News of Riverton, Lander and Fremont County, Wyoming, from the Ranger's award winning journalists.
Call me an outdoors woman -- Part 1
Jun 26, 2013 - By Alejandra Silva, Staff Writer
There is no doubt that I learned a few things the weekend of June 14-16. I attended the Becoming an Outdoors Woman camp at the Whiskey Mountain Conservation Camp near Dubois, hosted each year by the Wyoming Game and Fish Department.
Camp coordinator Janet Milek said 150 women applied to the three-day camp. They randomly-picked 50 thirsty-for-adventure women and provided them with a short escape from the jobs, husbands, children or chores that awaited them back at home.
My Friday afternoon began with archery lessons, and continued into rifle marksmanship and canoeing on Saturday and horse packing Sunday morning before I made my return to the real world.
I had only tried canoeing a few years ago when I was a senior in college at a leadership retreat at Camp MacLean in Burlington, Wis. At the Becoming an Outdoors Woman camp, we canoed first in calm Trail Lake and then, once we got the hang of it, we had to canoe down Torrey Creek -- a less calm body of water. With practice in the river, I'd like to say I mastered the quick reverse paddling method (and other methods I might have made up myself) after crashing into the edge -- several times.
We also learned how to enter the water with the canoe and what to do in case we flipped underwater. Playing that possible scenario in my head made me realyl nervous only because I'm not the best in swimming and I've been taken by a fast current before. My husband saved me that time, but this time I was only equipped with a personal flotation device and a trusty canoe partner. The instructor assured me she'd be there to help, so that helped ease the mild anxiety.
Did I really become an outdoors woman? Indeed I did. Not instantly, but the process of becoming one has begun. I am sure it will continue now on my own will. I realized that after shooting at 3-D targets and paddling that canoe and doing 360-degree pivots, my desire to own a bow, a canoe and all other fun grown-up toys grew tremendously.
To me, this camp was about learning, being in a new environment, socializing with different women, and getting convinced to invest in Wyoming's outdoor hobbies. Had it not been for this camp, I probably would've delayed my plans on signing up for hunter safety or purchasing a fishing license.
Now, I am more interested in effectively releasing the fishing line into the water. Now, I am more impressed by the discipline and skill that is required in hunting. That means I need to purchase the appropriate gear, licenses, and stickers. So, in determining this chain of events I can understand why the department holds these incredible camps and courses. And the agency probably could hold two more throughout the year, seeing that more than 150 women applied.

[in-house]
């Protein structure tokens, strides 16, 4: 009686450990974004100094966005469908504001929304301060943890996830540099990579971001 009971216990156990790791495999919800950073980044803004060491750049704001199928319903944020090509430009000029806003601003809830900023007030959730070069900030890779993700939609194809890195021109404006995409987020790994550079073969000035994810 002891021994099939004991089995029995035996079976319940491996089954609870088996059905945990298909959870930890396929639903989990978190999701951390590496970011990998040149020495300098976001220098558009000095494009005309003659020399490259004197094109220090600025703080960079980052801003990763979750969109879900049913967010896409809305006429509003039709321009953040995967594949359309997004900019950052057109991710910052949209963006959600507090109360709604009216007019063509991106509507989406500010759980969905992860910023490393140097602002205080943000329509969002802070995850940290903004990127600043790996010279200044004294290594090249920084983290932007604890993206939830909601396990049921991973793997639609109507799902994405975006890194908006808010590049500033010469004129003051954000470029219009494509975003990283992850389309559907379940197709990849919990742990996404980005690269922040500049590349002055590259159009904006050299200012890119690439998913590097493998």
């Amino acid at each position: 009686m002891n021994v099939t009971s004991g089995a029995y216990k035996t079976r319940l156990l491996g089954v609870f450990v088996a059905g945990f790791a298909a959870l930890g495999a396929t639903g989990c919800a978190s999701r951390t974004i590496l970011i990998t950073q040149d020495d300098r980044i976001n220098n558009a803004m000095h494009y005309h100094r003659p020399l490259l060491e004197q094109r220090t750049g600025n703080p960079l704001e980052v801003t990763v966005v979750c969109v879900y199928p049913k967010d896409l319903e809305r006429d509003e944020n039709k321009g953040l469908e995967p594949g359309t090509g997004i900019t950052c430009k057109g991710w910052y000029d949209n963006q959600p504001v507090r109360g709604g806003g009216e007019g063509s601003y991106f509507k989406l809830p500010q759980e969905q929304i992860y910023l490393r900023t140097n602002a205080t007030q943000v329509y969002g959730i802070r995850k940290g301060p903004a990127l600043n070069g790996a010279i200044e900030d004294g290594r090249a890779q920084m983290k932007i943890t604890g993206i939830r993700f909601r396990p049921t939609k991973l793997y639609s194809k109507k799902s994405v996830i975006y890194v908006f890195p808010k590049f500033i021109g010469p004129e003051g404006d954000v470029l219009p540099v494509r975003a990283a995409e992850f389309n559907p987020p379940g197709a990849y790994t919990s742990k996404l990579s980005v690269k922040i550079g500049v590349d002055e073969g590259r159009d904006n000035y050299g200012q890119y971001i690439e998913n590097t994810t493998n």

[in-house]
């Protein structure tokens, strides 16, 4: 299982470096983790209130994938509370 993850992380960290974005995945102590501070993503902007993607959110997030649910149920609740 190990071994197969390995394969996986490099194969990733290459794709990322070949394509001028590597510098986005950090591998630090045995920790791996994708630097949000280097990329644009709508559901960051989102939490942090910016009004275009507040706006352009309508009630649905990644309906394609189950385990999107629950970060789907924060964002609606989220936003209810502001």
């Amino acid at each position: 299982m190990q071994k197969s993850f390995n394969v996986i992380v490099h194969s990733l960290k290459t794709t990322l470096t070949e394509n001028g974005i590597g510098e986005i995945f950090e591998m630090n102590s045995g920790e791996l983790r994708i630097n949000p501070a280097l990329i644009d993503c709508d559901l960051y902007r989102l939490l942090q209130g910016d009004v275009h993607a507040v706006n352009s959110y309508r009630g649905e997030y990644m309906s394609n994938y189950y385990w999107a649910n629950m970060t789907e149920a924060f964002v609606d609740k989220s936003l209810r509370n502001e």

About 80 percent of the department's financial support comes from the license fees and excise taxes on hunting and fishing equipment. But the department faces big budget cuts. Wyoming legislators voted down increasing hunting and fishing fees -- something that would surely help the financial problem. Rep. Lynn Hutchings, R-Cheyenne, was invited to attend as well as other female representatives. She was the only one to make it. She sat next to me one day during lunch. She told me she was having a great time and that she was excited about teaching her husband a few things she had learned. We also talked about her voting against the increase of fees. She said it all came down to separating that gap between our "wants and needs."
During our conversation, Wyoming Game and Fish director Scott Talbott joined us. I asked about the elimination of archery and fishing lessons in elementary schools. The response was that is it was all due to budget cuts, of course. I was more surprised those activities were even offered in schools. If they had offered that in Illinois when I was a kid, I'd be an Olympic archer by now.
Talbott added that the department is considering eliminating the production of the Wyoming Wildlife magazine, which costs about $400,000 with circulation of less than 50,000
The camp transformed this once-city girl, who made infrequent trips to Lake Michigan for lousy attempts at catching a fish instead of shopping at the nearby mall, into a rookie outdoors Wyoming woman who now finds it thrilling to take a few deep breaths before placing a finger on the trigger.
It convinced me (and I've convinced my husband) to buy all the necessary gear and participate in these sports many of you Wyoming natives do on a regular basis. I realized Wyomingites are experts of these sports by the time they're my age because they've been doing it since they were little. And that could eventually be the case for my 5-year-old daughter, who is already learning how to ride a horse.
That's something we never even thought of doing back in Chicago. People in Chicago don't ride horses. They ride the "L."